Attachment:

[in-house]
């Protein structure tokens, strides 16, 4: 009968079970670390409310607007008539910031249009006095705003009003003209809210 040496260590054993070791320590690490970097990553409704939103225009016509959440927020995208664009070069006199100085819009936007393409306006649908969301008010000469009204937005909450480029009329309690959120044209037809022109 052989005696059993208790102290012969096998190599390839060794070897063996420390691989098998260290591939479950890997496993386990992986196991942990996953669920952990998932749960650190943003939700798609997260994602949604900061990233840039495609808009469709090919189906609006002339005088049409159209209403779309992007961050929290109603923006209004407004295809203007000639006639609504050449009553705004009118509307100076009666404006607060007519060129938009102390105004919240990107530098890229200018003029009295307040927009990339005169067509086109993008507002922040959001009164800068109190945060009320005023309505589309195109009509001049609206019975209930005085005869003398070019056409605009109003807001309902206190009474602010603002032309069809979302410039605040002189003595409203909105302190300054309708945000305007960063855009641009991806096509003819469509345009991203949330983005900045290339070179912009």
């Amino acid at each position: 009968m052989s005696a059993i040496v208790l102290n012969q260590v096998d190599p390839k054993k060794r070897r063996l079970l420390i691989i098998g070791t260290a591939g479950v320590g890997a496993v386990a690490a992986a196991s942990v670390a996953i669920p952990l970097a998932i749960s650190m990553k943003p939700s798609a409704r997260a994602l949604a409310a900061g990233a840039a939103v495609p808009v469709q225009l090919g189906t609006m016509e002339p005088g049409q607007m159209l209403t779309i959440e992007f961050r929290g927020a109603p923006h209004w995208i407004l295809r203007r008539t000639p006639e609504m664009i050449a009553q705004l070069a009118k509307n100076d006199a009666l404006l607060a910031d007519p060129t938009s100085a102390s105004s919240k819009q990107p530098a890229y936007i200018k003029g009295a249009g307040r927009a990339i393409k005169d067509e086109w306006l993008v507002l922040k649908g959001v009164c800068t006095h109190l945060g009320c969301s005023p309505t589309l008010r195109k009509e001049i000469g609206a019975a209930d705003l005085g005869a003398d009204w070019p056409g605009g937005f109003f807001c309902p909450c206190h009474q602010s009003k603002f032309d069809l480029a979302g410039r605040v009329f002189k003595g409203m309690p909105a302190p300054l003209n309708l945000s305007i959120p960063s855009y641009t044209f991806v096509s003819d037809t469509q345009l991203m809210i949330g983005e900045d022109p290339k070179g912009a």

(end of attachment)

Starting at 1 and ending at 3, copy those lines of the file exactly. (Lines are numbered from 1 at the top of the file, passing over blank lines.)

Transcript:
[in-house]
């Protein structure tokens, strides 16, 4: 009968079970670390409310607007008539910031249009006095705003009003003209809210 040496260590054993070791320590690490970097990553409704939103225009016509959440927020995208664009070069006199100085819009936007393409306006649908969301008010000469009204937005909450480029009329309690959120044209037809022109 052989005696059993208790102290012969096998190599390839060794070897063996420390691989098998260290591939479950890997496993386990992986196991942990996953669920952990998932749960650190943003939700798609997260994602949604900061990233840039495609808009469709090919189906609006002339005088049409159209209403779309992007961050929290109603923006209004407004295809203007000639006639609504050449009553705004009118509307100076009666404006607060007519060129938009102390105004919240990107530098890229200018003029009295307040927009990339005169067509086109993008507002922040959001009164800068109190945060009320005023309505589309195109009509001049609206019975209930005085005869003398070019056409605009109003807001309902206190009474602010603002032309069809979302410039605040002189003595409203909105302190300054309708945000305007960063855009641009991806096509003819469509345009991203949330983005900045290339070179912009």
């Amino acid at each position: 009968m052989s005696a059993i040496v208790l102290n012969q260590v096998d190599p390839k054993k060794r070897r063996l079970l420390i691989i098998g070791t260290a591939g479950v320590g890997a496993v386990a690490a992986a196991s942990v670390a996953i669920p952990l970097a998932i749960s650190m990553k943003p939700s798609a409704r997260a994602l949604a409310a900061g990233a840039a939103v495609p808009v469709q225009l090919g189906t609006m016509e002339p005088g049409q607007m159209l209403t779309i959440e992007f961050r929290g927020a109603p923006h209004w995208i407004l295809r203007r008539t000639p006639e609504m664009i050449a009553q705004l070069a009118k509307n100076d006199a009666l404006l607060a910031d007519p060129t938009s100085a102390s105004s919240k819009q990107p530098a890229y936007i200018k003029g009295a249009g307040r927009a990339i393409k005169d067509e086109w306006l993008v507002l922040k649908g959001v009164c800068t006095h109190l945060g009320c969301s005023p309505t589309l008010r195109k009509e001049i000469g609206a019975a209930d705003l005085g005869a003398d009204w070019p056409g605009g937005f109003f807001c309902p909450c206190h009474q602010s009003k603002f032309d069809l480029a979302g410039r605040v009329f002189k003595g409203m309690p909105a302190p300054l003209n309708l945000s305007i959120p960063s855009y641009t044209f991806v096509s003819d037809t469509q345009l991203m809210i949330g983005e900045d022109p290339k070179g912009a």